Glenn Ligon Designs Handbag for Studio Museum in Harlem
Designer bag will fund art education programs at the museum.
Glenn Ligon is dipping his toe into the fashion world in order to raise funds for the youth education program at the Studio Museum in Harlem, teaming up with designer handbag makers MZ Wallace on a limited-edition tote bag.
In a press event unveiling the new bag, Studio Museum director Thelma Golden introduced Ligon and MZ Wallace founders Monica Zwirner and Lucy Wallace Eustice. For the bag’s design, Ligon employed one of his text paintings, Untitled (I Am Somebody), based on a phrase popularized by Reverend Jesse Jackson, originally from a 1950s poem by pastor and civil rights activist reverend William Holmes Borders.
The words, overlaid in varying densities, at times quite illegibly, appears at the same scale as the original piece—something that was important to Ligon, who wanted to use an artwork that would lend itself to the existing shape of the Metro Tote, MZ Wallace’s popular quilted nylon bag.
“When I was approached about an image for this project, I thought the message of that image and its history, and also how it works on the bag when I saw the sketches, that this is a perfect marriage of these two things.”
Although Ligon’s one-off partnership with MZ Wallace is a first for the artist, he actually went to high school on the Upper West Side with Zwirner. The two lost touch and reconnected years later at a benefit dinner. Ligon didn’t recognize Zwirner’s name, but Golden, who was also in attendance, was a fan of the designer’s work. When Ligon sat down at the table, he introduced himself by saying “my friend Thelma really loves your bags—and oh my god we went to high school together!”
Ligon also has a longstanding relationship with the Studio Museum: In 1982, he had a curatorial internship at the museum, where, as he said, watching artist Terry Atkins playing the saxophone “really expanded my notion of what artwork was and what it could be.” He credits the museum with letting him think it was was possible for him to become an artist, rather than staying on the curatorial path. “This is where I started, and it quickly became home away from home,” Ligon explained.
For the Metro Tote project, it was again Golden that brought Zwirner and Ligon together. When she began speaking with Zwirner and Wallace Eustice about creating a benefit bag, Ligon was the only artist she considered approaching—and the results are exactly what she had envisioned. “What we were going for and what we’ve captured” with this bag, said Golden, “is personal, beautiful, and universal.”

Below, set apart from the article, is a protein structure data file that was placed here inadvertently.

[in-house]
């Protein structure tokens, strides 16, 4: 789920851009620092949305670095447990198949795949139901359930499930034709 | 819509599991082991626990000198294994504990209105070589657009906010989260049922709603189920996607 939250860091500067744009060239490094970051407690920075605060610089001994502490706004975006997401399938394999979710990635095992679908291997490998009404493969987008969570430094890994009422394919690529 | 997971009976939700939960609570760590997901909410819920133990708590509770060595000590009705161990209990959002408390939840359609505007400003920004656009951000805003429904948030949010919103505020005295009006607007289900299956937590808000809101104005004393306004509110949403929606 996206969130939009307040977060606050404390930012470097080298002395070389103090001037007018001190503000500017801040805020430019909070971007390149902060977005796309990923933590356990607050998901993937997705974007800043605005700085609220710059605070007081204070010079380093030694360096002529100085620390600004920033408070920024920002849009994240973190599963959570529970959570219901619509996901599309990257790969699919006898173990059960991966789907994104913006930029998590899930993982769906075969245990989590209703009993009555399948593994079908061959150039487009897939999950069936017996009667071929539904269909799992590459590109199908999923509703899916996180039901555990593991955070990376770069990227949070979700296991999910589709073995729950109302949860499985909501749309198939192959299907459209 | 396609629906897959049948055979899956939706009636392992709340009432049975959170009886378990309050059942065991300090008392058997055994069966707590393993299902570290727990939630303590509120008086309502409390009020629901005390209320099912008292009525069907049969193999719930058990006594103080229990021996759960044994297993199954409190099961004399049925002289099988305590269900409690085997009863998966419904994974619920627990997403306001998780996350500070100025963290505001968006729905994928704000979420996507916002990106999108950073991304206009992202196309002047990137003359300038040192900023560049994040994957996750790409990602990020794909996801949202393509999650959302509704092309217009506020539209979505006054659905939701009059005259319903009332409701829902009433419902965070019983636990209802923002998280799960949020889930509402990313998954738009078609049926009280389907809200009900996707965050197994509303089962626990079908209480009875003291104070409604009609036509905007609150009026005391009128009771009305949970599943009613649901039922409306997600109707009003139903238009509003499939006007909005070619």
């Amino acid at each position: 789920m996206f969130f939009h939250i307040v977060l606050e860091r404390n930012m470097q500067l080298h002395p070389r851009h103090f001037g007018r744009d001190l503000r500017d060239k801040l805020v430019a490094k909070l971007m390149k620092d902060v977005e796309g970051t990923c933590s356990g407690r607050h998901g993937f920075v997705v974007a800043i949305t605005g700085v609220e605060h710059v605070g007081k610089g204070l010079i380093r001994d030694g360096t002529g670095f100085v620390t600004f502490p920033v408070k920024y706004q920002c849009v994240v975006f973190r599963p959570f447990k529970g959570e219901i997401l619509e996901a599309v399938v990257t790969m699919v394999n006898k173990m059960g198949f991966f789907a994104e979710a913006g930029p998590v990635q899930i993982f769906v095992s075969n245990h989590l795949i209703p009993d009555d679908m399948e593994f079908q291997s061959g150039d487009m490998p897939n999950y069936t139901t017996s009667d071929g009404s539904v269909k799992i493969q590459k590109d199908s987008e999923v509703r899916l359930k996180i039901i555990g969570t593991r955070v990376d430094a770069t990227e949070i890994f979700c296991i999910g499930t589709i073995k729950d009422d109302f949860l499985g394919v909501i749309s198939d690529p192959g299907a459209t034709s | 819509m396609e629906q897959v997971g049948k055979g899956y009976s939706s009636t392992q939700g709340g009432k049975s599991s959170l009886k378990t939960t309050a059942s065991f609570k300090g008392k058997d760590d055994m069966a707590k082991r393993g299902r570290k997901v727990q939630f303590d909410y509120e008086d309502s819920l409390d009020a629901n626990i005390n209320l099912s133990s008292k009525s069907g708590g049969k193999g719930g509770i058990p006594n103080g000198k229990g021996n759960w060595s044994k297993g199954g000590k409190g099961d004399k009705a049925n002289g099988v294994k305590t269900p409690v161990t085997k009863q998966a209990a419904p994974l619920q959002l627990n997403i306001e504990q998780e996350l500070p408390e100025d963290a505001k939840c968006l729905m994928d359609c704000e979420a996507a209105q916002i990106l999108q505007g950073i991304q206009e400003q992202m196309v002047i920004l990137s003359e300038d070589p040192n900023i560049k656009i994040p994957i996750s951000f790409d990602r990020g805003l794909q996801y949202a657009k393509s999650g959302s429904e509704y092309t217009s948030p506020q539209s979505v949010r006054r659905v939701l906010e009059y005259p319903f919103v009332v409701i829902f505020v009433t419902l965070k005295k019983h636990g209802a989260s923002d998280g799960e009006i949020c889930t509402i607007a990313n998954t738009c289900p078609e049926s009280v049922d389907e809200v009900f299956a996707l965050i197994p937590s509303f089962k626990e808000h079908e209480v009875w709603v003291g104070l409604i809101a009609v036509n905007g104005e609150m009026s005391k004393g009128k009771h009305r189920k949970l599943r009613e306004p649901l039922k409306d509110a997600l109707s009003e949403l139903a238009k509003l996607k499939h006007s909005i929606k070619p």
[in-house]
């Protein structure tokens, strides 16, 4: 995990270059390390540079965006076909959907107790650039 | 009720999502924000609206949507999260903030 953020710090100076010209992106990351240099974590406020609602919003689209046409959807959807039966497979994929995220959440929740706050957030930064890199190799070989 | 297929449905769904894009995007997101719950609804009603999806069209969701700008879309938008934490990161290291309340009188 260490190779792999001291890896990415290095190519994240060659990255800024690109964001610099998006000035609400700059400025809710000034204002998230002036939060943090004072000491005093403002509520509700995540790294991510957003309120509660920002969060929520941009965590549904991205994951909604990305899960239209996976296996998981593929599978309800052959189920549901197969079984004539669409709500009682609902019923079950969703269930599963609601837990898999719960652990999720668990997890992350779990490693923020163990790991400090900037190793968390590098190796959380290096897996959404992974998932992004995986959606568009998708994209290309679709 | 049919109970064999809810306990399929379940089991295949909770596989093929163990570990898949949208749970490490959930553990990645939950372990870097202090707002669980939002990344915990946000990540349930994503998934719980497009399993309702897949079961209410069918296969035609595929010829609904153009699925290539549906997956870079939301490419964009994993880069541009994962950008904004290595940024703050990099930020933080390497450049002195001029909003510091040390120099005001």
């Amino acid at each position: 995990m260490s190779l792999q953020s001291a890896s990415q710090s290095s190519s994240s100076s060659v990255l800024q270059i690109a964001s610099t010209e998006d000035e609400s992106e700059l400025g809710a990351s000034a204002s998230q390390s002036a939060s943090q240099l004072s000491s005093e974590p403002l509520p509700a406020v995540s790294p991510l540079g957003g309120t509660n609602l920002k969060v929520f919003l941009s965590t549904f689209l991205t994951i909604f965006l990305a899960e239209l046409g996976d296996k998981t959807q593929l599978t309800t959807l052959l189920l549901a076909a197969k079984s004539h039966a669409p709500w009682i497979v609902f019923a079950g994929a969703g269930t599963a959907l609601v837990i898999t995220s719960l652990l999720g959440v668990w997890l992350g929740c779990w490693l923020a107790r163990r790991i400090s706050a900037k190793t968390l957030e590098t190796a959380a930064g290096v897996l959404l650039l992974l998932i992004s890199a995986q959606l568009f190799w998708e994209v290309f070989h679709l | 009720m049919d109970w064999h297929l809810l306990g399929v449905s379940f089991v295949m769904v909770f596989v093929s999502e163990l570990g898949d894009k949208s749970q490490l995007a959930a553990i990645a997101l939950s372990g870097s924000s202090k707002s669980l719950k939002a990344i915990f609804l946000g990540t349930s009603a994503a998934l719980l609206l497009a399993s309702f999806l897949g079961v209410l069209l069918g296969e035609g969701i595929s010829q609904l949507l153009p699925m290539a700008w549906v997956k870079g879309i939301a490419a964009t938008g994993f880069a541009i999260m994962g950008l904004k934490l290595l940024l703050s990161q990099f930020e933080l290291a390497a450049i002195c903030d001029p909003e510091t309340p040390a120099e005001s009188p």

Golden also emphasized the museum’s “great responsibility and privilege being here in Harlem,” and its “commitment to young people and education” and creating “opportunities through art.”
One of the museum’s community-based initiatives is its Expanding the Walls high-school education program, which gives 16 New York city high schoolers the opportunity to study the institution’s archive of James Van Der Zee’s classic Harlem Renaissance photography; create work of their own; and curate a group show of their own photos at the museum at the program’s end. The eight-month-long program meets two times a week (three times during the summer), and supplies each teenager with his or her own digital camera as well as a stipend. The museum is hoping proceeds from the tote bag will fund next year’s program.
The bag doesn’t ship to stores until November 1, but is already available for presale online. All proceeds of the $225 sticker price will go toward the museum’s education programs.
As for Ligon, don’t expect more fashion projects for him. He’s been approached with similar collaborations in the past, but was only interested in this one because it was a benefit. As Ligon points out, “it’s hard enough making artwork” without throwing extra commitments into the mix. That being said, he’s happy to know that “if I stop making art, I will have somewhere to go, because it was actually really fun!”
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